32Rollo, pp. 38, 40.

33Records, pp. 126-127.

34Rollo, p. 26.

35 Id. at 27.

According to Art. 1302, Civil Code, there is legal subrogation when: (1) a creditor pays another creditor who is preferred, even without the debtor's knowledge; (2) a third person, not interested in the obligation, pays with the express or tacit approval of the debtor; or (3) even without the knowledge of the debtor, a person interested in the fulfillment of the obligation pays, without prejudice to the effects of confusion as to the latter's share.

37Rollo, p. 65.

38 Id. at 180.

39 Id. at 18.

40 Id. at 20.

41 Art. 1308, Civil Code.

42 IV Tolentino, op. cit., at 424-425.

43Rollo, p. 67.

44 Id. at 181.

45Record, p. 104.

46 Id. at 105.

47 Id. at 95.

48 Id. at 96.

49 Supra note 44.

50 Id. at 105.

51United Merchants Corporation v. Country Bankers Insurance Corporation, G.R. No. 198588, July 11, 2012, 676 SCRA 382, 395.

52 Paragraph 5 of the Promissory Note, last sentence, reads:

chanRoblesvirtualLawlibraryIn case of default, I/we agree that as additional compensation, the interest rate sffall automatically be raised to the prevailing rate, the increased rate to be applied from the date of default. (Records, pp. 5, 7).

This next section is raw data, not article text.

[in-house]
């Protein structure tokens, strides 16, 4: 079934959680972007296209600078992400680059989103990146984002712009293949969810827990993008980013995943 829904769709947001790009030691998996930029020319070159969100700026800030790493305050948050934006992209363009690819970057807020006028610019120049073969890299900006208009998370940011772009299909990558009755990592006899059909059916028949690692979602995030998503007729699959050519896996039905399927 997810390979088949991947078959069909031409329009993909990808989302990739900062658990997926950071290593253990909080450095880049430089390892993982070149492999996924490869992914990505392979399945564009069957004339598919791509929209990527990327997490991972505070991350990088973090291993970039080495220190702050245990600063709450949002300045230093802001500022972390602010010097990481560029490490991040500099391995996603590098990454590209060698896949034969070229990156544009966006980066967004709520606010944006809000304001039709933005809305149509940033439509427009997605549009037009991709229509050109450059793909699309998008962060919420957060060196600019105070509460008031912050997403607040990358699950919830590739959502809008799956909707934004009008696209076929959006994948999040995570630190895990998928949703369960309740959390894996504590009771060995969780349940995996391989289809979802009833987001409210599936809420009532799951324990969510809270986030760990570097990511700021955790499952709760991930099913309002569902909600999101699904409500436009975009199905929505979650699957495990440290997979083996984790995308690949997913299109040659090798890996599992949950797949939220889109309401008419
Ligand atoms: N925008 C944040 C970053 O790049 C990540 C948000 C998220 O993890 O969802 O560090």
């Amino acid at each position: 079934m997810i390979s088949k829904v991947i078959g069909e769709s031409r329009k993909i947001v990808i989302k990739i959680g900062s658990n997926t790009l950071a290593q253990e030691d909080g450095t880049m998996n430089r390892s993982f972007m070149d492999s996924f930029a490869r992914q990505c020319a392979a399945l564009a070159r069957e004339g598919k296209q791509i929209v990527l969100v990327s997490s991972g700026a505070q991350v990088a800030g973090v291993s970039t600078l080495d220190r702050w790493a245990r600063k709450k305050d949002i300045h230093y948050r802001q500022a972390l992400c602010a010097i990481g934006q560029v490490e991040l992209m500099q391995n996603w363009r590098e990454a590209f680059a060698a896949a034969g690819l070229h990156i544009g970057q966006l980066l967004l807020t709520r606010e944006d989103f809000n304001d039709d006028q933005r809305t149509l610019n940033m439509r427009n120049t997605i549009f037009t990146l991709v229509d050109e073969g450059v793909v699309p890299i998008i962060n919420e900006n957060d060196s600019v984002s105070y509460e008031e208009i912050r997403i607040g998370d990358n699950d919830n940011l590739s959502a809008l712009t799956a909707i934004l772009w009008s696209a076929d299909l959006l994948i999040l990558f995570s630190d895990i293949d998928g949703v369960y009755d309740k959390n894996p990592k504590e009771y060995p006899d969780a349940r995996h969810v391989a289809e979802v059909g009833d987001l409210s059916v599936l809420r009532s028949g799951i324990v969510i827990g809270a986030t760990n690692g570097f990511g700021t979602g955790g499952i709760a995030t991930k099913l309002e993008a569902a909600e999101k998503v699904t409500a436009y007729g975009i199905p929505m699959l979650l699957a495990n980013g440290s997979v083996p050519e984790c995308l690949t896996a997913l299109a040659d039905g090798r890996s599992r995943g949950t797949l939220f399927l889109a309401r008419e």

53 Section 1. The rate of interest for the loan or forbearance of any money, goods or credits and the rate allowed in judgments, in the absence of an express contract as to such rate of interest, shall be six percent (6%) per annum.

54 G.R. No. 197861, June 5, 2013, 697 SCRA 555, 564.

55 Id., citing Villanueva v. Court of Appeals, G.R. No. 163433, August 22, 2011, 655 SCRA 707, 716- 717.

56 Records, p. 98.

57 Id. at 99.

58 Id. at 108.

59 Id. at 109.

60Rollo, pp. 37 and 39.

61 IV Tolentino, op. cit., at 259.

62 Art. 1226. In obligations with a penal clause, the penalty shall substitute the indemnity for damages and the payment of interests in case of noncompliance, if there is no stipulation to the contrary. Nevertheless, damages shall be paid if the obligor refuses to pay the penalty or is guilty of fraud in the fulfillment of the obligation.